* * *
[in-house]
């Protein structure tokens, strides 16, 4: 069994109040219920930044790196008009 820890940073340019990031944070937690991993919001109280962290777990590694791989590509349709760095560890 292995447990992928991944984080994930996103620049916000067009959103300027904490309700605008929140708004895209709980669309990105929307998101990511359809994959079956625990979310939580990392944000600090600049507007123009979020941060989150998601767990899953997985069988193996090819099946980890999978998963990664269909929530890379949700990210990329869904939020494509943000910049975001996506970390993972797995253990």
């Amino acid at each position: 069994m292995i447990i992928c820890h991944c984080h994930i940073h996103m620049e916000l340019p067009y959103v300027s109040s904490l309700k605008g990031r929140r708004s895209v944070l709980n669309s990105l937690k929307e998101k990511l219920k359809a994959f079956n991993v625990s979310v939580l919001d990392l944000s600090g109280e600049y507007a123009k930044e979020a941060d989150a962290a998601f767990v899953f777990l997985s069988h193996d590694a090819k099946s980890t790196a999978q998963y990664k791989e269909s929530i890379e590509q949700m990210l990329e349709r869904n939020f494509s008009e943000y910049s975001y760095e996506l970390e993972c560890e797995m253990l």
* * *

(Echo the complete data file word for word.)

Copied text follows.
[in-house]
């Protein structure tokens, strides 16, 4: 069994109040219920930044790196008009 820890940073340019990031944070937690991993919001109280962290777990590694791989590509349709760095560890 292995447990992928991944984080994930996103620049916000067009959103300027904490309700605008929140708004895209709980669309990105929307998101990511359809994959079956625990979310939580990392944000600090600049507007123009979020941060989150998601767990899953997985069988193996090819099946980890999978998963990664269909929530890379949700990210990329869904939020494509943000910049975001996506970390993972797995253990």
């Amino acid at each position: 069994m292995i447990i992928c820890h991944c984080h994930i940073h996103m620049e916000l340019p067009y959103v300027s109040s904490l309700k605008g990031r929140r708004s895209v944070l709980n669309s990105l937690k929307e998101k990511l219920k359809a994959f079956n991993v625990s979310v939580l919001d990392l944000s600090g109280e600049y507007a123009k930044e979020a941060d989150a962290a998601f767990v899953f777990l997985s069988h193996d590694a090819k099946s980890t790196a999978q998963y990664k791989e269909s929530i890379e590509q949700m990210l990329e349709r869904n939020f494509s008009e943000y910049s975001y760095e996506l970390e993972c560890e797995m253990l």